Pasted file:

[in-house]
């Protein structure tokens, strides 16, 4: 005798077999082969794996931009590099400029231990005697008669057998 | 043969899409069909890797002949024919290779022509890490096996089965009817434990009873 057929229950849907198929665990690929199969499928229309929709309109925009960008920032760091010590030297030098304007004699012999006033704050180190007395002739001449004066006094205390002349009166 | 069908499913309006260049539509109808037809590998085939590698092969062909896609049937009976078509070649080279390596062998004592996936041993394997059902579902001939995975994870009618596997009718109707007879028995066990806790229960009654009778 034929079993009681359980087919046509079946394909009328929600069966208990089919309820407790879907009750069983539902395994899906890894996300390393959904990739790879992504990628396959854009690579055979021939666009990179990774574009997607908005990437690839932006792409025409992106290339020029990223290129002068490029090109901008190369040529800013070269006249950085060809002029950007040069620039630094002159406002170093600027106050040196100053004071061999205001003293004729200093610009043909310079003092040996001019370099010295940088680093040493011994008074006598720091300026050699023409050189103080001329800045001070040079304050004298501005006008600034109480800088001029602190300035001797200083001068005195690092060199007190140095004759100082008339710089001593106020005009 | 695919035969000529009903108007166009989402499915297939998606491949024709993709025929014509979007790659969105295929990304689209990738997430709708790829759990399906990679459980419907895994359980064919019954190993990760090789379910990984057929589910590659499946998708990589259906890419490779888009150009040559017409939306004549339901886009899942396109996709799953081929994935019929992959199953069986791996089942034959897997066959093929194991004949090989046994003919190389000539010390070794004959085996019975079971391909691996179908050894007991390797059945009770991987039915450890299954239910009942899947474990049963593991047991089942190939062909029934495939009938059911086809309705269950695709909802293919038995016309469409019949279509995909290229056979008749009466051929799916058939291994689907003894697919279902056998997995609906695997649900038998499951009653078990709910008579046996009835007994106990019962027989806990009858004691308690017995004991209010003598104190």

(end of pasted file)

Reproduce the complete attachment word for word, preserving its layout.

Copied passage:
[in-house]
């Protein structure tokens, strides 16, 4: 005798077999082969794996931009590099400029231990005697008669057998 | 043969899409069909890797002949024919290779022509890490096996089965009817434990009873 057929229950849907198929665990690929199969499928229309929709309109925009960008920032760091010590030297030098304007004699012999006033704050180190007395002739001449004066006094205390002349009166 | 069908499913309006260049539509109808037809590998085939590698092969062909896609049937009976078509070649080279390596062998004592996936041993394997059902579902001939995975994870009618596997009718109707007879028995066990806790229960009654009778 034929079993009681359980087919046509079946394909009328929600069966208990089919309820407790879907009750069983539902395994899906890894996300390393959904990739790879992504990628396959854009690579055979021939666009990179990774574009997607908005990437690839932006792409025409992106290339020029990223290129002068490029090109901008190369040529800013070269006249950085060809002029950007040069620039630094002159406002170093600027106050040196100053004071061999205001003293004729200093610009043909310079003092040996001019370099010295940088680093040493011994008074006598720091300026050699023409050189103080001329800045001070040079304050004298501005006008600034109480800088001029602190300035001797200083001068005195690092060199007190140095004759100082008339710089001593106020005009 | 695919035969000529009903108007166009989402499915297939998606491949024709993709025929014509979007790659969105295929990304689209990738997430709708790829759990399906990679459980419907895994359980064919019954190993990760090789379910990984057929589910590659499946998708990589259906890419490779888009150009040559017409939306004549339901886009899942396109996709799953081929994935019929992959199953069986791996089942034959897997066959093929194991004949090989046994003919190389000539010390070794004959085996019975079971391909691996179908050894007991390797059945009770991987039915450890299954239910009942899947474990049963593991047991089942190939062909029934495939009938059911086809309705269950695709909802293919038995016309469409019949279509995909290229056979008749009466051929799916058939291994689907003894697919279902056998997995609906695997649900038998499951009653078990709910008579046996009835007994106990019962027989806990009858004691308690017995004991209010003598104190």